Ever wonder why redheads make up less than 2% of the population? Do you wonder why you have red hair but maybe your sister or brother does not? This is perfectly natural and explainable by genetics. The redhead gene is actually a recessive genetic trait. Here are more details:
What’s this gene all about?
Most redheads have a gene mutation called MC1R. This type of gene must be carried by both parents in order for a child to potentially be born with red hair. Lots of people carry the gene but don’t have red hair themselves. This is often why we see red hair skipping a generation or even multiple generations.
People can have three possible combinations of the MC1R gene. They can have two non-red versions, two red versions, or one of each.
It is pretty obvious that having two non-red versions means you won’t have red hair. And that having two red versions means you will have red hair. But what if you have one version of each?
This is where recessive comes in. Not all versions of genes are created equal — some versions are “weaker” than other ones.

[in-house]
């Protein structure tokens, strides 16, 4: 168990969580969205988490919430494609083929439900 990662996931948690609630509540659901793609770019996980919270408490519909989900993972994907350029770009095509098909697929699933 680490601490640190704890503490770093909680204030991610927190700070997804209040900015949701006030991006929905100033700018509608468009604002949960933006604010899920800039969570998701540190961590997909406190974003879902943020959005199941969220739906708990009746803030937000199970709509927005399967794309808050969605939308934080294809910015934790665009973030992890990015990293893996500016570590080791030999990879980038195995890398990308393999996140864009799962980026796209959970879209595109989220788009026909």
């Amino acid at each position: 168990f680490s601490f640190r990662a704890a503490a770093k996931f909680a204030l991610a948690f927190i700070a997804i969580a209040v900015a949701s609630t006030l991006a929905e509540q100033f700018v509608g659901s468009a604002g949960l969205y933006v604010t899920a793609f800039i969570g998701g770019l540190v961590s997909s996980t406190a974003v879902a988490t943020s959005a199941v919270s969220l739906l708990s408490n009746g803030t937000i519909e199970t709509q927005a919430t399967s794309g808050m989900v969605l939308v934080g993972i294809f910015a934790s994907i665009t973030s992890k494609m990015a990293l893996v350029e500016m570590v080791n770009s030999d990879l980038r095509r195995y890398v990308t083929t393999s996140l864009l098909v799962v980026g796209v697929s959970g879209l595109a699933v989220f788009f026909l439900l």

The gene can also be carried dormantly by someone who has no features of a redhead at all. This is why we see redheads from all over the world of different cultures and ethnicities.
Will my child have red hair?
Even if both parents carry the gene, or one parent is even a redhead, if there is a more dominant trait, like brown hair, the child may not end up with red hair. Read: The Big Question: Will My Child Have Red Hair?
How about someone who has a red beard but black/brown hair?
While it is more common for women to have red hair than men, there are lots of men who carry the gene and actually only show signs of it in their facial hair.
Red hair is special and unique and the recessiveness of the gene is the whole reason there aren’t that many of us in the world. But, redheads are not going extinct! Read more here + Rock it like a Redhead!
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